What is SpeakRight?

SpeakRight is an open-source Java framework for writing speech recognition applications in VoiceXML.Unlike most proprietary speech-app tools, SpeakRight is code-based. Applications are written in Java using SpeakRight's extensible classes. Java IDEs such as Eclipse provide great debugging, fast Java-aware editing, and refactoring. Dynamic generation of VoiceXML is done using the popular StringTemplate templating framework. Read more...

See Getting Started, Tutorial, and Table of Contents

Thursday, March 29, 2007

Prompts in SROs

SpeakRight speech objects (SROs) offer a highly-reusable approach to prompts. Recall that SRO classes are generated by the SROGen tool. Each SRO has an XML file that defines what code will be generated. The XML file contains the grammars and prompts for the SRO. You can modify this file and regenerate an SRO.

SROGen also generates an XML file holding the default prompts. This file is deployed and is read at runtime to load the SRO prompt fields. You can modify this file on a production system to modify the default prompts for an SRO; no re-compile (or restart) is necessary.

Here's what a prompt definition in the XML file looks like:

<prompt name="main1" def="no">What {%subject%} would you like?</prompt>

The prompt id main1, has a corresponding field in the SRO class called m_main1Prompt. A derived class, or a SR app, can modify the field using get/set methods.

This works fairly well with the PText feature {%fieldName%} for extracting values from a field.

Sub-Prompts
The one thing missing so far is the ability to define conditional prompts, such as a play-once prompt. You can do it in code of course, but that's not very flexible

if (executionCount() == 1) {
m_main1Prompt = "Let's get started. " + m_main1Prompt;
}

To remedy this, SROs support multiple sub-prompts to be defined for a single prompt, such as the MAIN prompt.

<prompt name="main1welc" group="MAIN" cond="once_ever">Let's get started.</prompt>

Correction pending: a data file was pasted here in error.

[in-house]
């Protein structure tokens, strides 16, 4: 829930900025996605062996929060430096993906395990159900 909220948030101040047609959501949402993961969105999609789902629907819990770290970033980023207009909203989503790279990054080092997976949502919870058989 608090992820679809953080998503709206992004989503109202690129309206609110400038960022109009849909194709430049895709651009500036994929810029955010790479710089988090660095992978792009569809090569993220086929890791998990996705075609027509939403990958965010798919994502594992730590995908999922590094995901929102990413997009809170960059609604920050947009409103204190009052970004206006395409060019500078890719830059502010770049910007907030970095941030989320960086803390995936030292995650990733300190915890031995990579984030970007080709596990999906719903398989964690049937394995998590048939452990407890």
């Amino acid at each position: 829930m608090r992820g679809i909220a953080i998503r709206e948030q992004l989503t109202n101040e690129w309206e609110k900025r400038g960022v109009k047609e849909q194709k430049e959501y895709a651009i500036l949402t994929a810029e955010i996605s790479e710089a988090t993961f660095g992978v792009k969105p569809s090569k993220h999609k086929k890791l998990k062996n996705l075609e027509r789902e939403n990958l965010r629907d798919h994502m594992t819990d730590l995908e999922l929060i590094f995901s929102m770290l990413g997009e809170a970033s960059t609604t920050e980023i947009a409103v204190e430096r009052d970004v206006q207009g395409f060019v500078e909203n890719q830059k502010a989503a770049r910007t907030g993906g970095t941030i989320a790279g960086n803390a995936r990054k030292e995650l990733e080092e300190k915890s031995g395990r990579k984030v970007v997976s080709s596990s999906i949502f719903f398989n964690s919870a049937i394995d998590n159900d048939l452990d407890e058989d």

<prompt name="main1" group="MAIN" def="no">What {%subject%} would you like?</prompt>

Each prompt tag results in a field being created. Multiple prompts in the same group are rendered as a single VoiceXML prompt, in the order they occur in the XML file. The neat thing is that conditions can now be applied to individual sub-prompts. The cond attribute defines a condition. Here, "once_ever" means a play-once-ever condition. The first time the SRO is executed, the prompt will be: "Let's get started. What flight would you like?". On subsequent executions, the prompt is "What flight would you like?".

Implementation note: Sub-prompts are implemented using the m_subIndex field of Prompt. When prompts are rendered (in a PromptSet), all the rendered items are gathered together in the first sub-prompt. But since each sub-prompt is an independent Prompt object, its rendering can be enabled or disabled by its condition.

Tuesday, March 6, 2007

Release 0.0.2 is out

This second release is a bit more real. First two SROs (SRONumber and SROConfirmYesNo) are available. And confirmation and validation are working.

Here's a simple app to ask for the number of tickets in a travel application

SRApp flow = new SRApp();

SRONumber sro = new SRONumber("tickets", 1, 10);
sro.setConfirmer(new SROConfirmYesNo("tickets"));

flow.add(sro);
flow.addPrompt("You said {$INPUT}");

From this, the following dialog is possible

Computer: How many tickets would you like?
Human:
Computer: I didn't hear you. How many tickets would you like?
Human:
Computer: I still didn't hear you. How many tickets would you like?
Human: twelve
Computer: Sorry, I'm looking for a number between one and ten. How many tickets would you like?
Human: two
Computer: Do you want two?
Human: yes
Computer: You said two.

As you can see, escalating error prompts are given and user input is validated against the range given to the SRONumber flow object. Utterances below 80% confidence are confirmed, and finally the user's input is played back to them.

This release uses extremely simple grammar in SRONumber (a built-in grammar for one to nine). You're free to replace it with your own, and of course the next release will improve on this.

Enjoy :)

Saturday, March 3, 2007

Testing

Testing is an important part of SpeakRight. Running applications on an VoiceXML platform is not easy or quick to do. It's essential to be able to test your app under more programmer-friendly conditions.

Unit Tests